"I should be booked up throughout the year especially in Southern California," said Burdick. "I'm now working in a lot of small venues where people seem to enjoy solo artists. I am a story teller and people seem to appreciate that."
While venue owners can also present their share of issues, Club TRip in Santa Monica has remained one of Burdick's favorite spots to play. "The owner there has really treated me well," Burdick said. "He seems to appreciate the music and the storylines behind each song.
Sometimes you'll find people both crying and laughing during the songs depending on the music. As an entertainer, you know how well you're doing by the reaction from the audience. But only a handful of entertainers get rich in this business, that's for sure." Other performances have been in Las Vegas and Nashville.
In the meantime, Burdick wants to start writing for other entertainers knowing he can continue to perform. He also has a touching charity called The Dempsey Burdick Memorial Foundation which offers to help purchase headstones for infants who have passed away.
Twice divorced and struggling with psoriasis, Burdick is convinced not to give up. "This can definitely be a rat trap," he says. "There have been such massive changes in the music industry and companies are not going to spend a lot of money marketing an entertainer. The industry has struggled to adapt to the MP3s and digital music, so the ability to make a living is somewhat limited nowadays. There is definitely a lot of talk and very little delivery."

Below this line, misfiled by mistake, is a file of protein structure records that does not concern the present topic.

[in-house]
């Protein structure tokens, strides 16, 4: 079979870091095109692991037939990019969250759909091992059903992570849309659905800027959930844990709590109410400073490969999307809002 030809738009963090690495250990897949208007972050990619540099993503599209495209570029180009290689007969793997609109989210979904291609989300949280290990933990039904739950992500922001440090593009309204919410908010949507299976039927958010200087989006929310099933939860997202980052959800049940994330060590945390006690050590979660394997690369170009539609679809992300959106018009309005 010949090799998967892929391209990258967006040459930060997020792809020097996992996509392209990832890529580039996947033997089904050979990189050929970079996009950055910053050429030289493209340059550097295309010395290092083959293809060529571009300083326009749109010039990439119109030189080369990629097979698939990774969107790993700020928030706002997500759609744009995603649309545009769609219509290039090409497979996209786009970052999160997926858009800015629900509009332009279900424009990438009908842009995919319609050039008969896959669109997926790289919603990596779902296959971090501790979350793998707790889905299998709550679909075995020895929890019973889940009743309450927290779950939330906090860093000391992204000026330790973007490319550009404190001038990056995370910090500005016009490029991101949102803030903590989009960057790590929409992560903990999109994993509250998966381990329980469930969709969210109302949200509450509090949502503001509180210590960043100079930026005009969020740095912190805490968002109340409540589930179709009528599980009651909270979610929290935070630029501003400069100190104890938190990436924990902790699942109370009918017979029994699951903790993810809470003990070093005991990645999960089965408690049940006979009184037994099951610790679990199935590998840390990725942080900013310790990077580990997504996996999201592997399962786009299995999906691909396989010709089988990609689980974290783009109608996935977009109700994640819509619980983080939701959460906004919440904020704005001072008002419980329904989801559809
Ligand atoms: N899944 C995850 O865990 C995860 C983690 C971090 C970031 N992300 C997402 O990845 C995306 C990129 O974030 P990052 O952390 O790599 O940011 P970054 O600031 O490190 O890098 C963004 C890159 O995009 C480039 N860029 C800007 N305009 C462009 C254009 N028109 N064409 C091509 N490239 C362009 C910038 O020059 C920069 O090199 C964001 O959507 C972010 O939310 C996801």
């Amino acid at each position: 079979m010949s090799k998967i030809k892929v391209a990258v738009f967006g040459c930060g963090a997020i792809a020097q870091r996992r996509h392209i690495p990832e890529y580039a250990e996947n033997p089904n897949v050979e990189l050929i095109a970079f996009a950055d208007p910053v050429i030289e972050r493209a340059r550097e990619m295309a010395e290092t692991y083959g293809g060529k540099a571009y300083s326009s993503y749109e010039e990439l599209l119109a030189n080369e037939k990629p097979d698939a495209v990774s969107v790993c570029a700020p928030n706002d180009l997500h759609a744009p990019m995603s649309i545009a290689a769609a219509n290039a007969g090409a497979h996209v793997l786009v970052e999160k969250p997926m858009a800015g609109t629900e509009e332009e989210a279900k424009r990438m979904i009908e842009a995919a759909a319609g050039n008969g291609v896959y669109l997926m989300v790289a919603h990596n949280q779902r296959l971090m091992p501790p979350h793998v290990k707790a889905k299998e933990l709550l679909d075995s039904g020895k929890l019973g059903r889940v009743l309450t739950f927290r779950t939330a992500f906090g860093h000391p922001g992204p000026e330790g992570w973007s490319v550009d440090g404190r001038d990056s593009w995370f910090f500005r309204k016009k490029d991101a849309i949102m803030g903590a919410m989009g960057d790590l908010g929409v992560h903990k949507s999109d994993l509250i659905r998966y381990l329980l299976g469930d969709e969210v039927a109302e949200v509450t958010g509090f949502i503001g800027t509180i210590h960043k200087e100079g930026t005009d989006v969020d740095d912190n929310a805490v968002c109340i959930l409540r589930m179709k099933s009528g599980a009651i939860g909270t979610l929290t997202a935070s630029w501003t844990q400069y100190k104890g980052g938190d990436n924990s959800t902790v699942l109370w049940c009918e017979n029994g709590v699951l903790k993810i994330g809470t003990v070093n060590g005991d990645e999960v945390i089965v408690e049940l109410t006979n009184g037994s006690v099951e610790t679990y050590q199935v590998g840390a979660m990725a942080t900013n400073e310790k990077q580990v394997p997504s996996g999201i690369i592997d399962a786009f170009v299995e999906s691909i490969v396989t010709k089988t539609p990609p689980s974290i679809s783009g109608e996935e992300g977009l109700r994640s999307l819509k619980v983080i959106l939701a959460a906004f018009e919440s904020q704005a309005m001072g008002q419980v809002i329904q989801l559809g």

Friend and business manager Ken Gray praises Burdick. "Kevin is a very close personal friend," says Gray. "His biggest strength is his ability to bring a real life tragedy into a song and make it into melodious music. He has songs that are very deep and very passionate. You can't help but feel the passion. He is nothing short of genius."
Gray said he will often receive emails from fans lauding Burdick's performances. "I have actually received emails from people saying Kevin's music has saved their lives," he said. "We have members of the audience who are suffering and they appreciate Kevin's work. Very few entertainers can identify with his fans like Kevin. He's not the least bit phony and there is no doubt in my mind that he will one day be a household name."
Other promoters agree that Burdick is a sensation whenever he appears. "Kevin tears the place up every time he's here," said John DeCoster, owner of Club TRiP in Santa Monica. "He is an incredibly talented performer. Each and every time he has performed at Trip, he somehow manages to bring light hearted and absolutely hysterical improvisation balanced with music that shows his true artistic depth."
The author of this article, Mike Henle, is a Las Vegas-based freelance writer and author of the book "Through the Darkness: One Man's Fight to Overcome Epilepsy." He can be contacted at mhenle (at) aol (dot) com or through his Web site http://www.mikehenle.com.
CONTACTS: Mike Henle, The Idea Co. Public Relations and Advertising, 702-279-3483; Kevin Burdick, 801-661-4591.